Samuel Johnson advised James Boswell to read
John Mullan contends that
“sentiment” according to the OED meant both “feeling” – to read
Mullan: “Advocates and (eventually) critics of
sentimental texts were equally conscious that these texts supposedly allowed
the properly sensitive consumer to experience, in the very activity of reading,
those ‘refined and elevated feelings’ to which the OED refers.
“Richard Griffin records his grandmother poring over Pamela as if she were reading her Bible, a connection that was in perfect accord with Richardson’s express intention to bring about a ‘reformation’ by conveying ‘the great doctrines of Christianity’ by way of the novel. Redirecting the century’s widespread belief in the power of reading, sentimental novelists presented their texts as agents of conversion, just as sentimental dramatists did” (Barker-Benfield, Culture of Sensibility, p. 259).
How does the novel model this form of reading? What are some of the effects historically? In terms of literary production? What are some of the problems with this model of reading/morality to which Pamela points?
Who is the audience for Pamela’s letters? What do the readers of Pamela’s letters desire? How do the letters construct desire?
How does this analysis of reading in the novel alter or affect Watt’s understanding of Pamela as an expression of formal realism? To what extent does this novel, as he claims, “serve a fictional initiation rite into the most fundamental mystery of its society” (Rise of the Novel, p. 172).
How does the novel serve the ends of didacticism? Might we argue that sentimentalism in the didactic novel was desired by eighteenth-century readers?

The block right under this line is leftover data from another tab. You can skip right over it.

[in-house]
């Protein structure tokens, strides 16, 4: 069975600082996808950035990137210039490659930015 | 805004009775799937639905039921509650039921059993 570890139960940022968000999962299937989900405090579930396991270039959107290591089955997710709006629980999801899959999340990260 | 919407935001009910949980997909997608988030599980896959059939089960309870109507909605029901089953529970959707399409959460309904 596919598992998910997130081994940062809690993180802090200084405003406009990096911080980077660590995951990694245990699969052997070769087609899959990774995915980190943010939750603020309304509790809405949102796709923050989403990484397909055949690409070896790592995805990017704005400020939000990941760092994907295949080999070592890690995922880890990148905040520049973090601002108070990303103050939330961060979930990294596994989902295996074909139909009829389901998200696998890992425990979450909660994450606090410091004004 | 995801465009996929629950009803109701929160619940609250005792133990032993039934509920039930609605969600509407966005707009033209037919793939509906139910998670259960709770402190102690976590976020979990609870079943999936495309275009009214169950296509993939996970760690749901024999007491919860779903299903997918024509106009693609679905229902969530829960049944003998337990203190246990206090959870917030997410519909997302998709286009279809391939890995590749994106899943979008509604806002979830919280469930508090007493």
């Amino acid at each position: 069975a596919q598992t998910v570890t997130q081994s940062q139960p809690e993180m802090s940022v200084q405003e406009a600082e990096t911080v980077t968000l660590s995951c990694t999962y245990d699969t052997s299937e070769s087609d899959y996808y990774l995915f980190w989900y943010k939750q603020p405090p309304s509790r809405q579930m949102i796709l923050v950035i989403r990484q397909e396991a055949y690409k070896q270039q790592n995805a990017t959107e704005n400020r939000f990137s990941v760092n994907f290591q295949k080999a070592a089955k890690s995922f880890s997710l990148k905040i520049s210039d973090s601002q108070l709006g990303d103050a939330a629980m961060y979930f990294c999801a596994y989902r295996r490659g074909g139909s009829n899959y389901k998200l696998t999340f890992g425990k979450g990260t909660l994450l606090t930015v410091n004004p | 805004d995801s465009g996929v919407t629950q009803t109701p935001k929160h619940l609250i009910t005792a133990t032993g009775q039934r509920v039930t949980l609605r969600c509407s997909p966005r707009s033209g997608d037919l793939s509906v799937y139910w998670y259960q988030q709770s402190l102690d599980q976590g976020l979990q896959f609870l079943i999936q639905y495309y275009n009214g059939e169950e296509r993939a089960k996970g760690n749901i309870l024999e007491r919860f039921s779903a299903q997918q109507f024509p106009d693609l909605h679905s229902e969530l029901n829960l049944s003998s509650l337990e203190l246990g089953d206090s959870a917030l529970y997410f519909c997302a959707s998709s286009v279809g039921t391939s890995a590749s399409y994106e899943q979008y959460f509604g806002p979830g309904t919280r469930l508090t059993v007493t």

III. Progressive versus Conservative, or the persistence of aristocracy
In some ways
Some critics contend that
The preface suggests that the novel will offer
“practical examples, worthy to be followed in the most critical and affecting
cases, by the virgin, the bride, and the wife” (31). What does the novel have to say about the
latter two conditions? What might the
reader understand as appropriate behavior for each? What does
Wherein does the conflict between older, aristocratic, patriarchal values and newer, bourgeois (Puritan) values take place? What is the nature of the “rebellion” in this text?
If “rebellion” does take place, what is broken or discarded as a consequence? What notion of “family” ultimately prevails? What new or residual class ideologies operate in the conclusion? What new or residual gender ideologies operate?
Examine Mr. B’s “rules” for Pamela and her comments on them (see pp. 467-471). What is the nature of their relationship? What ‘power’ does Pamela exert (materially or textually)? What power does Mr. B possess?